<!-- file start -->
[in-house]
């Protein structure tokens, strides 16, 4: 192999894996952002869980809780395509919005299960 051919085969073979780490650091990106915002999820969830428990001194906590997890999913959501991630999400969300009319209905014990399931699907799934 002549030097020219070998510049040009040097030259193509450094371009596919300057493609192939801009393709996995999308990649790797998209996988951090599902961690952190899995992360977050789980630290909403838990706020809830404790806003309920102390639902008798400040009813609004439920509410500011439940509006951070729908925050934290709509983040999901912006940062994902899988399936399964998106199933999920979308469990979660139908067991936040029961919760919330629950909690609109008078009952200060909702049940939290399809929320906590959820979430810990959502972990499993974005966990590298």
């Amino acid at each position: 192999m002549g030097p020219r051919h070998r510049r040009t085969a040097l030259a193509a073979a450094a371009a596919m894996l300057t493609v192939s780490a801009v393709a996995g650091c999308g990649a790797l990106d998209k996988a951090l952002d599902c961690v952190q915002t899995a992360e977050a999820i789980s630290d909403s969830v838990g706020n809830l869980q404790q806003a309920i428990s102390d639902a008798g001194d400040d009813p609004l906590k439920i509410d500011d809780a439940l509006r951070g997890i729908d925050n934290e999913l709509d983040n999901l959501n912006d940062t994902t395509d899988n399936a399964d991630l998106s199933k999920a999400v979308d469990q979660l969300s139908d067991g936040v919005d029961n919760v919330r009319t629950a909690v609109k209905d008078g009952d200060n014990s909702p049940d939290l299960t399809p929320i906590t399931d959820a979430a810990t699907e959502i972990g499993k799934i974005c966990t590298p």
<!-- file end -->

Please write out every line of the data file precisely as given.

[in-house]
């Protein structure tokens, strides 16, 4: 192999894996952002869980809780395509919005299960 051919085969073979780490650091990106915002999820969830428990001194906590997890999913959501991630999400969300009319209905014990399931699907799934 002549030097020219070998510049040009040097030259193509450094371009596919300057493609192939801009393709996995999308990649790797998209996988951090599902961690952190899995992360977050789980630290909403838990706020809830404790806003309920102390639902008798400040009813609004439920509410500011439940509006951070729908925050934290709509983040999901912006940062994902899988399936399964998106199933999920979308469990979660139908067991936040029961919760919330629950909690609109008078009952200060909702049940939290399809929320906590959820979430810990959502972990499993974005966990590298």
């Amino acid at each position: 192999m002549g030097p020219r051919h070998r510049r040009t085969a040097l030259a193509a073979a450094a371009a596919m894996l300057t493609v192939s780490a801009v393709a996995g650091c999308g990649a790797l990106d998209k996988a951090l952002d599902c961690v952190q915002t899995a992360e977050a999820i789980s630290d909403s969830v838990g706020n809830l869980q404790q806003a309920i428990s102390d639902a008798g001194d400040d009813p609004l906590k439920i509410d500011d809780a439940l509006r951070g997890i729908d925050n934290e999913l709509d983040n999901l959501n912006d940062t994902t395509d899988n399936a399964d991630l998106s199933k999920a999400v979308d469990q979660l969300s139908d067991g936040v919005d029961n919760v919330r009319t629950a909690v609109k209905d008078g009952d200060n014990s909702p049940d939290l299960t399809p929320i906590t399931d959820a979430a810990t699907e959502i972990g499993k799934i974005c966990t590298p």